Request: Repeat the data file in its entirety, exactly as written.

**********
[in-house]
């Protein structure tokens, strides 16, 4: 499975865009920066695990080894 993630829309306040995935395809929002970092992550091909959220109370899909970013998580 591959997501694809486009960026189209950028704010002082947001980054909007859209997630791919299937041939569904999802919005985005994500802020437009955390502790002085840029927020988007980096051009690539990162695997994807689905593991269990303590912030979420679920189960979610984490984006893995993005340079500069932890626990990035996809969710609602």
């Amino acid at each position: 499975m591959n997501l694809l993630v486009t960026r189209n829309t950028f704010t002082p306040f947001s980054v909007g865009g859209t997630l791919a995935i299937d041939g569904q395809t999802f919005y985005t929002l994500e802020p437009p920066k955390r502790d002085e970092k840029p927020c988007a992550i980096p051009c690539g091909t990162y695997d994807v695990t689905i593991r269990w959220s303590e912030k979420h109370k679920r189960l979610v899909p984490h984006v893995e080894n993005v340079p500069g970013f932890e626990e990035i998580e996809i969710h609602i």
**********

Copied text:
[in-house]
């Protein structure tokens, strides 16, 4: 499975865009920066695990080894 993630829309306040995935395809929002970092992550091909959220109370899909970013998580 591959997501694809486009960026189209950028704010002082947001980054909007859209997630791919299937041939569904999802919005985005994500802020437009955390502790002085840029927020988007980096051009690539990162695997994807689905593991269990303590912030979420679920189960979610984490984006893995993005340079500069932890626990990035996809969710609602």
């Amino acid at each position: 499975m591959n997501l694809l993630v486009t960026r189209n829309t950028f704010t002082p306040f947001s980054v909007g865009g859209t997630l791919a995935i299937d041939g569904q395809t999802f919005y985005t929002l994500e802020p437009p920066k955390r502790d002085e970092k840029p927020c988007a992550i980096p051009c690539g091909t990162y695997d994807v695990t689905i593991r269990w959220s303590e912030k979420h109370k679920r189960l979610v899909p984490h984006v893995e080894n993005v340079p500069g970013f932890e626990e990035i998580e996809i969710h609602i």